• The F-150 Lightning has a very useful locking frunk with inbuilt power.Jonathan Gitlin
  • A closer look at the empty frunk.Jonathan Gitlin
  • You can get quite a lot of stuff in the frunk, as this photo shows.Jonathan Gitlin
  • The bed is available with a liner.Jonathan Gitlin
  • Being able to carry 8×4 sheets of plywood is a must.Ford
  • In truth, I barely noticed the fact that this F-150 had a fully laden bed while on the move. But 775 lb-ft will have that effect.Jonathan Gitlin
  • The Lightning can be configured with a bed scale.Jonathan Gitlin

Because the extended-range pack weighs more, it cuts into the truck’s payload by 238 lbs (108 kg) for a maximum of 1,952 lbs (885 kg). Handily, if fitted with the towing package, the Lightning’s bed includes a scale, so you know how much you’re carrying.

This information is probably more relevant to the truck, which factors in the data when calculating range. Things are reversed when it comes to towing, however, courtesy of the greater power available to the extended-range truck. A stock standard-range Lightning can tow up to 5,000 lbs (2,268 kg), although don’t expect to carry a maximum payload at the same time.

Adding the Max Trailer Tow Package increases the towing limit to 7,700 lbs (3,493 kg). That’s the same as the stock extended-range truck, but if you add that extra towing package to one of these trucks, the limit goes up to 8,500 lbs (3,856 kg) for the Platinum trim or 10,000 lbs (4,535 kg) for the others. Towing a trailer with any kind of truck will seriously affect efficiency–there’s simply no avoiding the physics involved in towing something heavy and drag-generating.

The scales play a role here, too. They calculate how much load the trailer is adding to the truck, and once you input some data into the towing section of the infotainment system, Ford’s cloud will refine your range estimate.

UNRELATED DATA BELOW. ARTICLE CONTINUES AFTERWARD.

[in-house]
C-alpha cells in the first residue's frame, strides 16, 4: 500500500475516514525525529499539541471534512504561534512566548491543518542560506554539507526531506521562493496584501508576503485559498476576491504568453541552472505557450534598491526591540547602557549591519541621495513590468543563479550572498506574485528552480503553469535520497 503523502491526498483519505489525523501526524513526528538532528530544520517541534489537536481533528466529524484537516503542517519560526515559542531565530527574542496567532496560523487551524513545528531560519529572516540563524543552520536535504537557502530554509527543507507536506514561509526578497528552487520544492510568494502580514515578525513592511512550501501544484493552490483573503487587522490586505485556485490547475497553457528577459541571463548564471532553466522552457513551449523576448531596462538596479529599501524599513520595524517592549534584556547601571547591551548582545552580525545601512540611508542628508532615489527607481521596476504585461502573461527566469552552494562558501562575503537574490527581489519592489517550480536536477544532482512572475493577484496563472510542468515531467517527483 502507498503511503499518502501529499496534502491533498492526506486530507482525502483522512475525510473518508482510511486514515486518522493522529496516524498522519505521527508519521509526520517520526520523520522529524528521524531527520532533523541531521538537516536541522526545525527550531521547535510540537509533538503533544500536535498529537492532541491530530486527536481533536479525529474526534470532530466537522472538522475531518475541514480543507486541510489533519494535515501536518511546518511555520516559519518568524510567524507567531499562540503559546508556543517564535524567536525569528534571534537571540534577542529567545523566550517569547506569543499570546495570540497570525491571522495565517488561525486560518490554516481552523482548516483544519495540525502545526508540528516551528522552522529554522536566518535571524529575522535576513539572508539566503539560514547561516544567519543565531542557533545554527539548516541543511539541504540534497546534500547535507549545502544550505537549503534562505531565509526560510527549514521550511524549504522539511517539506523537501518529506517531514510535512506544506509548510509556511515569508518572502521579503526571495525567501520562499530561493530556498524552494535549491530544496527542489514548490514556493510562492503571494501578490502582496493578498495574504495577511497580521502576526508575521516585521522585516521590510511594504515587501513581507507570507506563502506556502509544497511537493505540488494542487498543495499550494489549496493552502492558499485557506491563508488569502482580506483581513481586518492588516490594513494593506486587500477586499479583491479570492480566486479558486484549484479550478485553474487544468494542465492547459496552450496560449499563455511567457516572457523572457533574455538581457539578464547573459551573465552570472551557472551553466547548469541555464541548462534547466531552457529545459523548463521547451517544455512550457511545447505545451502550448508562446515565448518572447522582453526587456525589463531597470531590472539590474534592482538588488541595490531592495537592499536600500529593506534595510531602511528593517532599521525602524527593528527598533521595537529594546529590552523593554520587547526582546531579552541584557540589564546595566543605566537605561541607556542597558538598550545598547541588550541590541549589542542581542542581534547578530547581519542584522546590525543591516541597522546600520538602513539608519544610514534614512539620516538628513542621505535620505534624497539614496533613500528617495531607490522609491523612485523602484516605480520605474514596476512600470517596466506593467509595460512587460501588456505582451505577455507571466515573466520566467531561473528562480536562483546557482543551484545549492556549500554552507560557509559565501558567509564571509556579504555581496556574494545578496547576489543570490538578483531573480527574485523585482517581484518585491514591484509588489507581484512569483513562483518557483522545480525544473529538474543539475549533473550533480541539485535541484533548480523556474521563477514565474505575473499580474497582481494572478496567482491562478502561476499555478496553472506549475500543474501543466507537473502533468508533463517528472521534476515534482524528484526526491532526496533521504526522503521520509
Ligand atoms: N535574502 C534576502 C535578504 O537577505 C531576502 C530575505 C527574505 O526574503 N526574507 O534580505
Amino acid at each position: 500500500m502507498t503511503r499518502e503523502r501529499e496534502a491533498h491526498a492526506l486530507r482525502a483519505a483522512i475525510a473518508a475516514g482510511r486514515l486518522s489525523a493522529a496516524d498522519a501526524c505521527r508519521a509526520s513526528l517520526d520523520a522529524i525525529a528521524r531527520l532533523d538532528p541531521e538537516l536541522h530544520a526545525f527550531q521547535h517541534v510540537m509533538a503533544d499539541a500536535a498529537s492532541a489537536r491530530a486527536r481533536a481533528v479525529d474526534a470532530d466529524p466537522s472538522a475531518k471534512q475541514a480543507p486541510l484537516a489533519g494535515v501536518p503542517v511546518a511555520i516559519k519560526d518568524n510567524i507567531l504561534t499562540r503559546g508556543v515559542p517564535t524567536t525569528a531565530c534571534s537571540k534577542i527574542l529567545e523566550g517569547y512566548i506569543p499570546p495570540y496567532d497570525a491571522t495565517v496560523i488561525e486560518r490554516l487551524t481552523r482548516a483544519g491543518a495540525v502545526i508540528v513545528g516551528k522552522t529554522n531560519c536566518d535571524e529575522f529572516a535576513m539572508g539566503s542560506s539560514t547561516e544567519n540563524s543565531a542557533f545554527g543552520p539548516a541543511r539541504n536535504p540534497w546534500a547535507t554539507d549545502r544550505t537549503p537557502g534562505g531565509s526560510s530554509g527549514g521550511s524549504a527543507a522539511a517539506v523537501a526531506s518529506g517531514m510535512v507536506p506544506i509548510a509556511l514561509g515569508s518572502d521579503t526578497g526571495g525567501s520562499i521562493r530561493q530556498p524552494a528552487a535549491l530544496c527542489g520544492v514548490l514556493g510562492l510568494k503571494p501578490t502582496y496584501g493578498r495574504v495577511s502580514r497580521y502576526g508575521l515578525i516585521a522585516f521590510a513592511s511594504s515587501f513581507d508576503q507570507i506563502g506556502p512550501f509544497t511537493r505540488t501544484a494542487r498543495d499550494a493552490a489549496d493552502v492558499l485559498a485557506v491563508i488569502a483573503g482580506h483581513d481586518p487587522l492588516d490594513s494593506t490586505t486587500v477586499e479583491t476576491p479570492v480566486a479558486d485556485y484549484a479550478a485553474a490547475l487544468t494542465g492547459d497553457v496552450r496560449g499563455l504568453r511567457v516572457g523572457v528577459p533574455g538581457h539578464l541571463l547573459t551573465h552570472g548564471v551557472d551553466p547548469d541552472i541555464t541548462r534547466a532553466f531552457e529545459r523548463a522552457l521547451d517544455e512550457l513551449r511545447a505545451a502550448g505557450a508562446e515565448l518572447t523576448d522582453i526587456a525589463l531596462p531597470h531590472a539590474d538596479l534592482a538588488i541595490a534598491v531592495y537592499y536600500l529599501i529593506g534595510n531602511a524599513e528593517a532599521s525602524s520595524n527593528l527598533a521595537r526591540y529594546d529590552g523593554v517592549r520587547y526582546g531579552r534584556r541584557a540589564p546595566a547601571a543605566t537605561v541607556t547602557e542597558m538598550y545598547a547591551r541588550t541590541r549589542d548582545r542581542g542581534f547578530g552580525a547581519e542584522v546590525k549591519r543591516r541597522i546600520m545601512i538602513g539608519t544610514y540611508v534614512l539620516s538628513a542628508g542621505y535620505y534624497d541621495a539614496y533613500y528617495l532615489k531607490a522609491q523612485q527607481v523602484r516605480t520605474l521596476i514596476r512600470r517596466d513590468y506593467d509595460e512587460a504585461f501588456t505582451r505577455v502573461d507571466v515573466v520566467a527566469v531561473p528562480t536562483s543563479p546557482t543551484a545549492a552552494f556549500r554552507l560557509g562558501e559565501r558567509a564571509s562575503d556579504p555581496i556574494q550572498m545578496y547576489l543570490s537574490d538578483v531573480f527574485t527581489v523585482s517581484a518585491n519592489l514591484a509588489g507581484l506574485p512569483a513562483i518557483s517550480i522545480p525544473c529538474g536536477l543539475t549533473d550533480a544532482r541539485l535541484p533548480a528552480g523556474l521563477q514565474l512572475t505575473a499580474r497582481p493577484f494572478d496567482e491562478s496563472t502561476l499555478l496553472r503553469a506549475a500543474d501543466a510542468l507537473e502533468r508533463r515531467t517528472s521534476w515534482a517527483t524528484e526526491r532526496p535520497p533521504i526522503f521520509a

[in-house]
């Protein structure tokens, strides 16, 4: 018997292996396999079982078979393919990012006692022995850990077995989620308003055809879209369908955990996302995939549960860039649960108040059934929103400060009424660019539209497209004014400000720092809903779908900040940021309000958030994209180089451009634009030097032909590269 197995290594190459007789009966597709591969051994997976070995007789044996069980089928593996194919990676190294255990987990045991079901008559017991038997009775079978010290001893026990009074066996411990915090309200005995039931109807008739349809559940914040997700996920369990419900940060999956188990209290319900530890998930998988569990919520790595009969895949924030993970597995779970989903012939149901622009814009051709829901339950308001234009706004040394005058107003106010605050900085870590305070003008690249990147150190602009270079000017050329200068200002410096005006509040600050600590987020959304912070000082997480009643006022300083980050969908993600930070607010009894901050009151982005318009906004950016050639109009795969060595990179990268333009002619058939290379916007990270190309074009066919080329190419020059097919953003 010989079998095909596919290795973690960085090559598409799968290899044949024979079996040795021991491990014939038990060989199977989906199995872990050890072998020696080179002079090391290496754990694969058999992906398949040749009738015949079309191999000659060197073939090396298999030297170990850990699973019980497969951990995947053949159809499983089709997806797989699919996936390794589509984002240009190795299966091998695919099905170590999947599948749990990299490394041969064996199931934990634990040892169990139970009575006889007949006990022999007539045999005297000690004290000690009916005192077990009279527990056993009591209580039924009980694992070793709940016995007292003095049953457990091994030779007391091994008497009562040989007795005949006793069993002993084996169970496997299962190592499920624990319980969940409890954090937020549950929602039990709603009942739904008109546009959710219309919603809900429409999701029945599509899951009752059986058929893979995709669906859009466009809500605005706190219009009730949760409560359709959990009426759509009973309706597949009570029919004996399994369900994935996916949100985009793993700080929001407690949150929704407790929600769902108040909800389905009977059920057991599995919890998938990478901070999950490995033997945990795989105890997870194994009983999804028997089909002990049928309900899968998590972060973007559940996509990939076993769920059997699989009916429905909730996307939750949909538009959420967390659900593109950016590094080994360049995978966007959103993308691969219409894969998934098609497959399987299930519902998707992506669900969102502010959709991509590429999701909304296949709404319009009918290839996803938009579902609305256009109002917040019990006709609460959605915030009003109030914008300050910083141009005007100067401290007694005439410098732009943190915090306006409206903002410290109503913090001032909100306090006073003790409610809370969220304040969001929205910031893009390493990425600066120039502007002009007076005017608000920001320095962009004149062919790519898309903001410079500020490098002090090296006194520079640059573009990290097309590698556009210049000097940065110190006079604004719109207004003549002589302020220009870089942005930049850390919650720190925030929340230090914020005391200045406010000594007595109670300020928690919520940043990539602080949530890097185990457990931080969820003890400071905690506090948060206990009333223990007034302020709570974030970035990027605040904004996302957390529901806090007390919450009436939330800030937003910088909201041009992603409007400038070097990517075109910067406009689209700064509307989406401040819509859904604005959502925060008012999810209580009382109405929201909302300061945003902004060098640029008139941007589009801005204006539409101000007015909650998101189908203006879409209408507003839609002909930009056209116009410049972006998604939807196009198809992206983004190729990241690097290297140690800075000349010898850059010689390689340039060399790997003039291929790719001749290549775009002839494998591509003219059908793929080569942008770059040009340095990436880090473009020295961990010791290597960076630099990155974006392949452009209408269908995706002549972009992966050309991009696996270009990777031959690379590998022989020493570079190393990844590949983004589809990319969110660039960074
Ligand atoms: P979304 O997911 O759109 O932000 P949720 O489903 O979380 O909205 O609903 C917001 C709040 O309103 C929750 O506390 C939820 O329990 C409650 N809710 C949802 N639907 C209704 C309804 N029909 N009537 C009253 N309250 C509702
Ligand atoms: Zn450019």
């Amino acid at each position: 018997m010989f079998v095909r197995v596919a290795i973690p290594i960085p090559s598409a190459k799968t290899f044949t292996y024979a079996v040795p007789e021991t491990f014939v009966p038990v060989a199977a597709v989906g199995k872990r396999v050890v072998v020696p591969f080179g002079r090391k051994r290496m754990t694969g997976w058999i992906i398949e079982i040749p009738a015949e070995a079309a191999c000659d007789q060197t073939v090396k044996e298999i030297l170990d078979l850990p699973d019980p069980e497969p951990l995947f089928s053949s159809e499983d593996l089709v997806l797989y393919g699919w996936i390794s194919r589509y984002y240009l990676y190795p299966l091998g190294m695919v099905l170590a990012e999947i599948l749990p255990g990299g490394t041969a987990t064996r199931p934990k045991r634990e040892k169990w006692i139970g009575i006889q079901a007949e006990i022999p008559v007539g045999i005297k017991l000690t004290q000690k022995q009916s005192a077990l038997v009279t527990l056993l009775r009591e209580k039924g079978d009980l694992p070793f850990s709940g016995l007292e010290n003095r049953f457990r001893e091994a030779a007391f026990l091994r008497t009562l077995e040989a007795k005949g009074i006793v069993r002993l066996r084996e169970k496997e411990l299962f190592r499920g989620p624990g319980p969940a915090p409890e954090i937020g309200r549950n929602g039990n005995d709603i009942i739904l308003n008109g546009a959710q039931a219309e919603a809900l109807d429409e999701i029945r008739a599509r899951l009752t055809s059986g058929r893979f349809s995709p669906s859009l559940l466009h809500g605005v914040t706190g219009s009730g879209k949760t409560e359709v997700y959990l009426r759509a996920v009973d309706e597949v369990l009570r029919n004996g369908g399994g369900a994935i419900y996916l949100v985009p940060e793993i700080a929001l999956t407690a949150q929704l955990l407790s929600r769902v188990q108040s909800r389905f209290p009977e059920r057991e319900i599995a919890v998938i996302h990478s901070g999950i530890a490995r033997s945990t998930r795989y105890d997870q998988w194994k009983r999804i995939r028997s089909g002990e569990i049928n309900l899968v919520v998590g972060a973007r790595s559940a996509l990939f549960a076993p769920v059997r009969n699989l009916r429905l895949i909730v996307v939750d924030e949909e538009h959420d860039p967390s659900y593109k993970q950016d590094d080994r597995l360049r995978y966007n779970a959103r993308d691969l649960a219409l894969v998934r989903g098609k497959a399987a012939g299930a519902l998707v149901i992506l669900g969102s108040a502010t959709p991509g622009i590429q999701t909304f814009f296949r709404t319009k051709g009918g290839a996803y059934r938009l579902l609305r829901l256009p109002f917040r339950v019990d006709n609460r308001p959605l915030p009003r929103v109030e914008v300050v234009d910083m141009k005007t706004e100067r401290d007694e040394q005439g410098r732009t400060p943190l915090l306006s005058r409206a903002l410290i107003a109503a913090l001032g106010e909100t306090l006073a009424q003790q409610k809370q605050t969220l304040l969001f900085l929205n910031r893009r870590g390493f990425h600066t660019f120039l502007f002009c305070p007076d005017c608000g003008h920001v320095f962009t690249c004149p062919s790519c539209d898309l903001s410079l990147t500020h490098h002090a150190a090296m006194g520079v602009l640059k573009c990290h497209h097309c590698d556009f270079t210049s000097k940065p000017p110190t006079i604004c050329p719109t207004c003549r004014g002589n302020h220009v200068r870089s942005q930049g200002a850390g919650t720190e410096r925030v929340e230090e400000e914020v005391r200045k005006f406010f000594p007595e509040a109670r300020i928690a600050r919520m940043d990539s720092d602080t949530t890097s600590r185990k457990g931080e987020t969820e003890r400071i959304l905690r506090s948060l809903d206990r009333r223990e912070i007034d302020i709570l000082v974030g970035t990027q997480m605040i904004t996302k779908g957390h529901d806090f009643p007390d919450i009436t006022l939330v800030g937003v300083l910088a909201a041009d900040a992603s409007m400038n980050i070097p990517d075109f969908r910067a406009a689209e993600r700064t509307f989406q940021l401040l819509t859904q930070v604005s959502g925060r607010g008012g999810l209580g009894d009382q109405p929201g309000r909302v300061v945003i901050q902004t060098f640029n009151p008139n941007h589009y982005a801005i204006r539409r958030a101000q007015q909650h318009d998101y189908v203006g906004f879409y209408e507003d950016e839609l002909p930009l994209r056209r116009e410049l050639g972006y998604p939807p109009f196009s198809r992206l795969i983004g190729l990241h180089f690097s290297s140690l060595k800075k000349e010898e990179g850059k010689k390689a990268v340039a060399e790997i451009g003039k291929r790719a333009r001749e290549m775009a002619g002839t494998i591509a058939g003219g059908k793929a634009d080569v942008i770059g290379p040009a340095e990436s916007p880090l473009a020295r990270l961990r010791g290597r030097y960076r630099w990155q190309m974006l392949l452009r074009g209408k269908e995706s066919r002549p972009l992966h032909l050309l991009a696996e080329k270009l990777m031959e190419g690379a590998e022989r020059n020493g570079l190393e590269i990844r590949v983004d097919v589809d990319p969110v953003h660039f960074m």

• Ford had a variety of towing loads for us to test, from this boat…Jonathan Gitlin
  • … to this Airstream trailer.Jonathan Gitlin
  • The F-150 Lightning’s tow mode.Jonathan Gitlin
  • You enter basic information about your trailer and, together with the onboard scale, the Lightning will recalculate your range.Jonathan Gitlin
  • The tow mode backup camera.Jonathan Gitlin

This giant battery on wheels can do more than just haul stuff, though, as you can also tap into that energy store to power other things. For the Pro and XLT, that means there are two 120 V outlets in the cab, another two in the bed, and four more in the frunk, with a total available power of 2.4 kW.

A total of 9.6 kW of onboard power is standard on the Lariat and Platinum and as an option on the Pro and XLT. So equipped, it features two 120 V outlets in the cab, four in the bed, another four in the frunk, and a 240 V outlet in the bed for more powerful equipment. You can even use the 240 V outlet to charge another EV at up to 9.6 kW, and the truck is intelligent enough to warn you if you’re getting close to 30 percent state of charge (or will soon be out of range of a charger) so you can keep some reserve in the pack to drive.

The most important EV of the decade? We drive the F-150 Lightning

The first drive